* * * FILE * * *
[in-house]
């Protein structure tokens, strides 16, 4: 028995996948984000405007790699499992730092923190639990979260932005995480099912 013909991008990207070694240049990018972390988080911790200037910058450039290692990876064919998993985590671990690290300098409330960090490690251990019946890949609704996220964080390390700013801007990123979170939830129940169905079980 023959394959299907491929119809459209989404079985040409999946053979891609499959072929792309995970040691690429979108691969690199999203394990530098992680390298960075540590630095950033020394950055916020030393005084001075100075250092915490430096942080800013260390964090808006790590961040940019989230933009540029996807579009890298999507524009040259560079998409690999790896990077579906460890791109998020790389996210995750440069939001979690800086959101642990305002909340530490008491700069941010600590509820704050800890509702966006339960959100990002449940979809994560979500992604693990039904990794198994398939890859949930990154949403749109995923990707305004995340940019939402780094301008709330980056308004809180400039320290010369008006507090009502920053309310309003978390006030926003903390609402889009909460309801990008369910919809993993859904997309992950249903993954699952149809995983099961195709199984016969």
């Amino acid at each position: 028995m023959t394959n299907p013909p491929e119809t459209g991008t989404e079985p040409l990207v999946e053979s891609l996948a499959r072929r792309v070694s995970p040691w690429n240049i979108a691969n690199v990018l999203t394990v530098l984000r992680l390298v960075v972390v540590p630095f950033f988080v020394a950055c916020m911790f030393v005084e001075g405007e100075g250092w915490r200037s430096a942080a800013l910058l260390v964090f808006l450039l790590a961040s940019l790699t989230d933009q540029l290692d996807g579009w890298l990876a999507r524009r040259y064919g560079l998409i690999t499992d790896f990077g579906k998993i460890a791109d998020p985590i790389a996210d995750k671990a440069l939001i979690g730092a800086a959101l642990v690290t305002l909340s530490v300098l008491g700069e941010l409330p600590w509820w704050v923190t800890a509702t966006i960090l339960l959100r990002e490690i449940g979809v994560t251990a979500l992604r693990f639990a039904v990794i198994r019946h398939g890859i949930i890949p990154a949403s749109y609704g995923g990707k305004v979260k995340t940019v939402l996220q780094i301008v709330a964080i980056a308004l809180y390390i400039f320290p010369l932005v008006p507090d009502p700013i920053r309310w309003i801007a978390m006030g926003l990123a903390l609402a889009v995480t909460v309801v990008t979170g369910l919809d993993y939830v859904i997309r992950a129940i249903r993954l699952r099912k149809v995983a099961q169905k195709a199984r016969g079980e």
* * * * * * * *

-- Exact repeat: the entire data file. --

[in-house]
């Protein structure tokens, strides 16, 4: 028995996948984000405007790699499992730092923190639990979260932005995480099912 013909991008990207070694240049990018972390988080911790200037910058450039290692990876064919998993985590671990690290300098409330960090490690251990019946890949609704996220964080390390700013801007990123979170939830129940169905079980 023959394959299907491929119809459209989404079985040409999946053979891609499959072929792309995970040691690429979108691969690199999203394990530098992680390298960075540590630095950033020394950055916020030393005084001075100075250092915490430096942080800013260390964090808006790590961040940019989230933009540029996807579009890298999507524009040259560079998409690999790896990077579906460890791109998020790389996210995750440069939001979690800086959101642990305002909340530490008491700069941010600590509820704050800890509702966006339960959100990002449940979809994560979500992604693990039904990794198994398939890859949930990154949403749109995923990707305004995340940019939402780094301008709330980056308004809180400039320290010369008006507090009502920053309310309003978390006030926003903390609402889009909460309801990008369910919809993993859904997309992950249903993954699952149809995983099961195709199984016969």
């Amino acid at each position: 028995m023959t394959n299907p013909p491929e119809t459209g991008t989404e079985p040409l990207v999946e053979s891609l996948a499959r072929r792309v070694s995970p040691w690429n240049i979108a691969n690199v990018l999203t394990v530098l984000r992680l390298v960075v972390v540590p630095f950033f988080v020394a950055c916020m911790f030393v005084e001075g405007e100075g250092w915490r200037s430096a942080a800013l910058l260390v964090f808006l450039l790590a961040s940019l790699t989230d933009q540029l290692d996807g579009w890298l990876a999507r524009r040259y064919g560079l998409i690999t499992d790896f990077g579906k998993i460890a791109d998020p985590i790389a996210d995750k671990a440069l939001i979690g730092a800086a959101l642990v690290t305002l909340s530490v300098l008491g700069e941010l409330p600590w509820w704050v923190t800890a509702t966006i960090l339960l959100r990002e490690i449940g979809v994560t251990a979500l992604r693990f639990a039904v990794i198994r019946h398939g890859i949930i890949p990154a949403s749109y609704g995923g990707k305004v979260k995340t940019v939402l996220q780094i301008v709330a964080i980056a308004l809180y390390i400039f320290p010369l932005v008006p507090d009502p700013i920053r309310w309003i801007a978390m006030g926003l990123a903390l609402a889009v995480t909460v309801v990008t979170g369910l919809d993993y939830v859904i997309r992950a129940i249903r993954l699952r099912k149809v995983a099961q169905k195709a199984r016969g079980e």